Firefighters in Wales strike over pensions row
Firefighters in Wales have returned to work after a four-hour strike in a row over pensions.
Fire chiefs said crews had been in place to tackle 999 calls during the walk-out from noon to 16:00 BST on Wednesday.
Military personnel were on standby in south Wales with calls elsewhere being prioritised on "protection of life".
Unions oppose plans to make members work until 60 but ministers say public sector pensions must be "sustainable".
Around 300 Fire Brigades Union (FBU) members staged a rally in Cardiff Bay while picket lines were in place around Wales.
In south Wales the fire service's contingency included six fire engines staffed by military firefighters placed at bases at Abergavenny, Bridgend, Newport, Pontypridd and two within the Cardiff area, as well as a further support crew.
Mid and West Wales Fire and Rescue Service advised people to take extra care but said it was "fortunate" to have a staff who were not FBU. It sent a crew to a minor flood at a house in Skewen, near Neath.
Chief fire officer Richard Smith said: "All emergency calls were dealt with professionally, swiftly and satisfactorily throughout the entire period of strike action."
North Wales Fire and Rescue Service had been expecting a large number of its personnel to take part in the strike and had urged local residents to take extra care. It deployed one crew to a house fire in Bryn-y-Maen in Colwyn Bay. No one was hurt.
The Ministry of Defence (MoD) confirmed it had provided support to the Welsh government during the strike.
Councils had issued advice to staff at schools, care homes and sports centres, and held contingency talks with businesses and other agencies in advance of the action.
Refinery and energy companies in Pembrokeshire were asked to ensure they had additional plans in place, while Neath Port Talbot council was reported to have asked businesses not to use angle-grinders during the strike to minimise fire risk from sparks.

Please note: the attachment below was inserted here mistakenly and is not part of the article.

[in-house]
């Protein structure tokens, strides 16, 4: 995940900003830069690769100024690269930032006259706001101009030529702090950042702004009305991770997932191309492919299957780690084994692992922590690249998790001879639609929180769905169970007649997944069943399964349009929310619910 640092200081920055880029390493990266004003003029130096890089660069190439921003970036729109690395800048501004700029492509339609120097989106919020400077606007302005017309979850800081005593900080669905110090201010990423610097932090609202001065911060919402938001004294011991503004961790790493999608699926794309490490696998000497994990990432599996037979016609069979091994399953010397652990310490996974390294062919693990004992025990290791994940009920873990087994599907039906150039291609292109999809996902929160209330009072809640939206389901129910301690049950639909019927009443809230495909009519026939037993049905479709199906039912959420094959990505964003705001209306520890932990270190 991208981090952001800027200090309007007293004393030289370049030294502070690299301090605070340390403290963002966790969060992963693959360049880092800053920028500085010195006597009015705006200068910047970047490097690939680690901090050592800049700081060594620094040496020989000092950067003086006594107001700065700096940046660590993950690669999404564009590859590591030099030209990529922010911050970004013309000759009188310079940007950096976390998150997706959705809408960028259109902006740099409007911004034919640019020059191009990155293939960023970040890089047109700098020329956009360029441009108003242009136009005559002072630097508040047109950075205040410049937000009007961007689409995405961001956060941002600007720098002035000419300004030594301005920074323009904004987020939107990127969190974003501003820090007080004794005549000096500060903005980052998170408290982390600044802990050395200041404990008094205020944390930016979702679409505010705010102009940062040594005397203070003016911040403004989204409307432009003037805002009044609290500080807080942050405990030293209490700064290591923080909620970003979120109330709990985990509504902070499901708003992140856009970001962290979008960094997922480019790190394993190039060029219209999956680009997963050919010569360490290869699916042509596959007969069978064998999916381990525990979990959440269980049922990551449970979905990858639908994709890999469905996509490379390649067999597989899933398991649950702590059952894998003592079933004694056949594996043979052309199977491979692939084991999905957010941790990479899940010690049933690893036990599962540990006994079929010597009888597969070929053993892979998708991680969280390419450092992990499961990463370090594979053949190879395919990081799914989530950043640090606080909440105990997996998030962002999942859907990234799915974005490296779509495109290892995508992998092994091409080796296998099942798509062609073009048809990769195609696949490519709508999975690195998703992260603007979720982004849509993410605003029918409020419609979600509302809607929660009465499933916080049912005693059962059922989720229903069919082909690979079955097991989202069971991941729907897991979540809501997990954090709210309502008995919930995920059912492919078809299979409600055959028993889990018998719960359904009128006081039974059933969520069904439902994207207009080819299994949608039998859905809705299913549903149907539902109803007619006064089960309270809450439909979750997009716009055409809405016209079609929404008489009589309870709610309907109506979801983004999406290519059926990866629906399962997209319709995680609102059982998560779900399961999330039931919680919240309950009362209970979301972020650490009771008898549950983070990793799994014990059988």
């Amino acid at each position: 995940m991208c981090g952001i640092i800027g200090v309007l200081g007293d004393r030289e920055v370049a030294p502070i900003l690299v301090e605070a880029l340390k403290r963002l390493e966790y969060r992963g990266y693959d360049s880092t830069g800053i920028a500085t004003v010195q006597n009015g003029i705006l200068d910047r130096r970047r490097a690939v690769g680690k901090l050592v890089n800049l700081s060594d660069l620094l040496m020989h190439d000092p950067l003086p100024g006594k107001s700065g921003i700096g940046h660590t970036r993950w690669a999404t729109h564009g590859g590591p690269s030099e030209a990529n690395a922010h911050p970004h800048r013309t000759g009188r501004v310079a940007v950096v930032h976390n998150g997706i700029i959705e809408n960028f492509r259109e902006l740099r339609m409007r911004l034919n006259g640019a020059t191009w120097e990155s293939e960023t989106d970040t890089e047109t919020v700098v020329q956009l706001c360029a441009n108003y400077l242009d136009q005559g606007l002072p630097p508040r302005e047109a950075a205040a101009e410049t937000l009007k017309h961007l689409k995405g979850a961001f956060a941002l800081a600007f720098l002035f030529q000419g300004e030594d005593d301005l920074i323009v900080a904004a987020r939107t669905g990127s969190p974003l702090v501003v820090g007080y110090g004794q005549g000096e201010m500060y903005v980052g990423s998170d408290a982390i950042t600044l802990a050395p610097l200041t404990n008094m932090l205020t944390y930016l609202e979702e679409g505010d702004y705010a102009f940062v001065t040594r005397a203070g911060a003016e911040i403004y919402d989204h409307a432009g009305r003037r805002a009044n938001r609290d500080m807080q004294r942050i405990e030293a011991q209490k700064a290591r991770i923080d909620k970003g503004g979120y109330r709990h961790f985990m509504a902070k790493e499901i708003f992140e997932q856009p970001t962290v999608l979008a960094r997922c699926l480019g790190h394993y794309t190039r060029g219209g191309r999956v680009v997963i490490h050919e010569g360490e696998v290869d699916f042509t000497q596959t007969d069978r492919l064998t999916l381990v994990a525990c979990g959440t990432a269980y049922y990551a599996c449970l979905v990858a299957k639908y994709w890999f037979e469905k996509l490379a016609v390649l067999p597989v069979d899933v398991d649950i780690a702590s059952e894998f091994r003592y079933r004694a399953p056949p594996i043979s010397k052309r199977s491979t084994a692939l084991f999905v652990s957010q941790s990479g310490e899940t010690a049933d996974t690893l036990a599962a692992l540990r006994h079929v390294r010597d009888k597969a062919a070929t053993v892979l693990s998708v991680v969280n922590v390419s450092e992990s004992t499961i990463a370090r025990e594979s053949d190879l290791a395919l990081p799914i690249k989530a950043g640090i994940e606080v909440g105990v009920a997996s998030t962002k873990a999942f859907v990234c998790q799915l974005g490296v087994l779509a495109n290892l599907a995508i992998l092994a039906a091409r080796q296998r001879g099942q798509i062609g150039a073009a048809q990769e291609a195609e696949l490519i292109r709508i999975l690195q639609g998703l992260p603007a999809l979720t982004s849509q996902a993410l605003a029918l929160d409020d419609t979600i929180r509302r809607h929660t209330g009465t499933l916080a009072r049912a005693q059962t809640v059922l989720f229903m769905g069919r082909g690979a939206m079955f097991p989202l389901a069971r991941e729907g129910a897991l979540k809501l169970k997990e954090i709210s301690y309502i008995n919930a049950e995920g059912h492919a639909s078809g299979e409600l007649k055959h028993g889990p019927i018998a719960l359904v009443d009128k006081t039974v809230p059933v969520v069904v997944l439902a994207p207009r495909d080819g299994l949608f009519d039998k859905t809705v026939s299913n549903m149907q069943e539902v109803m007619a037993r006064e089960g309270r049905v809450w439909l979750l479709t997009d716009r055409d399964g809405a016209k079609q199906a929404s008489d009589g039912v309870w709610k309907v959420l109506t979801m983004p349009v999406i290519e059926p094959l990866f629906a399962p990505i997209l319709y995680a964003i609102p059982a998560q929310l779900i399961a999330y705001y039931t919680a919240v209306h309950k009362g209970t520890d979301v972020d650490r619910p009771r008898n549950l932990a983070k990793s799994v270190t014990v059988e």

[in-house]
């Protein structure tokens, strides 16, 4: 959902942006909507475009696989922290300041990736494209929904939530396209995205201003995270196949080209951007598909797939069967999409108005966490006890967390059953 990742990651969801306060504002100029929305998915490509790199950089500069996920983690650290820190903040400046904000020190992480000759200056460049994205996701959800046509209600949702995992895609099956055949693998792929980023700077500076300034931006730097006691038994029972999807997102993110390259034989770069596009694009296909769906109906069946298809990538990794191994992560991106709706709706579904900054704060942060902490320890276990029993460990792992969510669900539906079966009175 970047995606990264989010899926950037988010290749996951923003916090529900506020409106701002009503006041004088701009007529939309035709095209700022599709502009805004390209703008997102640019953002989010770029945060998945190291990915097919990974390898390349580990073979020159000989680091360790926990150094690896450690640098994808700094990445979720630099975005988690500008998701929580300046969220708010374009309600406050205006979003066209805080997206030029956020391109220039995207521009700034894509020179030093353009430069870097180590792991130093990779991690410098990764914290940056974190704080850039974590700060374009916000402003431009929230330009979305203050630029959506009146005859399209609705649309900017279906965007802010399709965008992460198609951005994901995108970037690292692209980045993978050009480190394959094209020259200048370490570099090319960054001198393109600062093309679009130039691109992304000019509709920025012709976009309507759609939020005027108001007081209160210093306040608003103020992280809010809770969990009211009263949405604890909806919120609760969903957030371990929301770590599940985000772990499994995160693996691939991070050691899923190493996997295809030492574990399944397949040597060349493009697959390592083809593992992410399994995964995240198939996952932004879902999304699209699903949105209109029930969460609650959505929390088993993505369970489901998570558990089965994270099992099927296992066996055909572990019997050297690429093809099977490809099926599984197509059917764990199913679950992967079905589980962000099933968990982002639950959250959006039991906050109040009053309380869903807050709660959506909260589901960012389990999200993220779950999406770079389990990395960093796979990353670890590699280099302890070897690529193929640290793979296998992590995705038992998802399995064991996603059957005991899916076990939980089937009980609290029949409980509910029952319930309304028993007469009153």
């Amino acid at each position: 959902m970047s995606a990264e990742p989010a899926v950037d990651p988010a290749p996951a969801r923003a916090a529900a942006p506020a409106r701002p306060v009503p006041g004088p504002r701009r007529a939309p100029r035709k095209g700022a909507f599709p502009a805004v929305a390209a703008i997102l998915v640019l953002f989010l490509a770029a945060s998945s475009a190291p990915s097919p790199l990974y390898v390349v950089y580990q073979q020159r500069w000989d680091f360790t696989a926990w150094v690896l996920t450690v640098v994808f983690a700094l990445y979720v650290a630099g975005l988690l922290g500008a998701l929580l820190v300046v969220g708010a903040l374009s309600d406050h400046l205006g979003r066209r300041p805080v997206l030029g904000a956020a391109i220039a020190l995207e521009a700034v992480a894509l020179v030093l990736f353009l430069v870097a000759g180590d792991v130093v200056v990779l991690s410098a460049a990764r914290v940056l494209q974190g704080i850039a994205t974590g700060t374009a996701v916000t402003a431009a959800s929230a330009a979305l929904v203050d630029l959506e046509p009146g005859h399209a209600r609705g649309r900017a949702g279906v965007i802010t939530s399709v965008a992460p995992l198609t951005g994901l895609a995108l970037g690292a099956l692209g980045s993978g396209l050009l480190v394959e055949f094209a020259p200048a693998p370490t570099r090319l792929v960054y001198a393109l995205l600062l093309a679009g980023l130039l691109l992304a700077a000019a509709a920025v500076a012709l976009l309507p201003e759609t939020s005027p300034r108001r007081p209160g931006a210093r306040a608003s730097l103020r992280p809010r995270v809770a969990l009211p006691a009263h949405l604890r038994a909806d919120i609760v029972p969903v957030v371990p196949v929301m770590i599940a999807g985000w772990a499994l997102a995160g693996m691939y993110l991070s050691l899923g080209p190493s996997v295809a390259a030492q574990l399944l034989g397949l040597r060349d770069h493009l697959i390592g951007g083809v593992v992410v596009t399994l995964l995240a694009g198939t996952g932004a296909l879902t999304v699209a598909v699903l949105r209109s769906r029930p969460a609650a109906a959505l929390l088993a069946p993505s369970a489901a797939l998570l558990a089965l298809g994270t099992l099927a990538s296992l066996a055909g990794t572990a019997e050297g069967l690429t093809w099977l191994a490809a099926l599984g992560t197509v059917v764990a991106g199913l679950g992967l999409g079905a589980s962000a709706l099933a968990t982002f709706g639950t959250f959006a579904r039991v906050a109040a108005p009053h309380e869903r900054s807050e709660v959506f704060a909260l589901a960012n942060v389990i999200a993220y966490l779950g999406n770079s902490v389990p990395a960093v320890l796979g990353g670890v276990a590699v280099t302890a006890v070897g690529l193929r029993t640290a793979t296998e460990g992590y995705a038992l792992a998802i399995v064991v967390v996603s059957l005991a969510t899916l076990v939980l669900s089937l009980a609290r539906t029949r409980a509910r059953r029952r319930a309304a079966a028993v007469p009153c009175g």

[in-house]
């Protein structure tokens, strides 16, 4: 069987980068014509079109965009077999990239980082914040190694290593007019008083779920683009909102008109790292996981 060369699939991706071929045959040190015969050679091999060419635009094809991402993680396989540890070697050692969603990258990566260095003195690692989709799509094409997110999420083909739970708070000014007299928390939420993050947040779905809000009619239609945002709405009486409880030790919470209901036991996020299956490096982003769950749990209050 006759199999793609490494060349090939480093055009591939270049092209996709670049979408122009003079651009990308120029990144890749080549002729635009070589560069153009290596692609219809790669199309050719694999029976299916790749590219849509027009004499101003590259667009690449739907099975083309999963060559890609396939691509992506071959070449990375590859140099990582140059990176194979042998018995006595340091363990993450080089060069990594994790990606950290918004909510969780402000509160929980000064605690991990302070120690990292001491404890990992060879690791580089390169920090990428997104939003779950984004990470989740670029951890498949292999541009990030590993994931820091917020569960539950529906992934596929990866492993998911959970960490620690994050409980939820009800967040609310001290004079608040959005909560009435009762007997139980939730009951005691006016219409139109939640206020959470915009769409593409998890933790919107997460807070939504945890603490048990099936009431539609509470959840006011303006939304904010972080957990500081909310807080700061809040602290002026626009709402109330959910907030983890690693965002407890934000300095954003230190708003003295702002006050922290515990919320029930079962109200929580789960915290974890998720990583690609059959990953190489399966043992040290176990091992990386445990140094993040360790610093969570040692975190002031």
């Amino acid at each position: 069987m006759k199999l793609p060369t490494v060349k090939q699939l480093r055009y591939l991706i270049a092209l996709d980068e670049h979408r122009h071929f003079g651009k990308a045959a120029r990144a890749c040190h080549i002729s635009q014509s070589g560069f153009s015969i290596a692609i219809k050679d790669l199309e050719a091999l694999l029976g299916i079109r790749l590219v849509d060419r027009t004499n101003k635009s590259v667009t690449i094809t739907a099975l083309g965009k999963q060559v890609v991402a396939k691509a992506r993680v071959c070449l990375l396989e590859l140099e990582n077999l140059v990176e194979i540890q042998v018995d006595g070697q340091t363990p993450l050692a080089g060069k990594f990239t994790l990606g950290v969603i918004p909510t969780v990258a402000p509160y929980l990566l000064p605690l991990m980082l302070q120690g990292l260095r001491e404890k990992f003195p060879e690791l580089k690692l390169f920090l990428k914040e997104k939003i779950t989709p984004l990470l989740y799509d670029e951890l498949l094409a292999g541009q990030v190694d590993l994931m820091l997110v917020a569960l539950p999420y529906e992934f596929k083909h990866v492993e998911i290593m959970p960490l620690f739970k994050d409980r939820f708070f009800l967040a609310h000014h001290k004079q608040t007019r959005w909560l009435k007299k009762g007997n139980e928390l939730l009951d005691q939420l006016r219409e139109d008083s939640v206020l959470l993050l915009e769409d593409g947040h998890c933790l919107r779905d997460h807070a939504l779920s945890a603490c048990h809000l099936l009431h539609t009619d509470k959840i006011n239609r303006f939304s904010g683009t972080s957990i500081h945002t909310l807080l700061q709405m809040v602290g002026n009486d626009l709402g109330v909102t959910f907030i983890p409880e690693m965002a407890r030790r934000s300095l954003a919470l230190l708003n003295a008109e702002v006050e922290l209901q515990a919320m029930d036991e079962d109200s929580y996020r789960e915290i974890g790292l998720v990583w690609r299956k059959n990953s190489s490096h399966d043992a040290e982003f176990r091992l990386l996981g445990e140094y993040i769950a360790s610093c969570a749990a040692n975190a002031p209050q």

Speaking at the strikers' rally in Cardiff Bay, Mark Watt of the FBU admitted firefighters did have a good pension but claimed they "pay heavily" for it.
"It's a decision to go on strike that no firefighter will take lightly and we've taken this decision because we cannot get any constructive negotiations with the ministers," he added.
In Wales, the Welsh government holds responsibility for the fire service and has been negotiating on the pension issue but Treasury rules limit its ability to diverge from UK-wide arrangements.
The FBU is opposing plans put forward by UK ministers not to allow firefighters to take their full pension until the age of 60.
The union said many firefighters would not be able to maintain fitness standards into their late 50s and this would endanger the public.
Under the plans in England, those retiring early would lose thousands of pounds a year, the FBU argues.
Roger Curran, secretary for the FBU in Mid and West Wales, told BBC Radio Wales it was unrealistic to expect firefighters to still be working flat out at 60.
"It's an extremely physical job. How many front-line military personnel do you see running around in Afghanistan? How many police officers between the ages of 50 and 60 do you see running around the streets chasing criminals?" he said.
"You don't - and there is a reason for that. It is not just the physicality of the job, it is also the psychology of the job.
"It's about the portfolio of distressing events that you build up over years and years, and I think that is an important part that people are missing."
The Welsh government said public sector pensions had to be "sustainable" but discussions with the FBU continued to be positive and constructive.
A spokesperson said: "Welsh ministers have regularly met the FBU regarding pension issues and have sent a clear message to the FBU of our commitment to public service pension schemes which are affordable, sustainable and fair to all public service workers."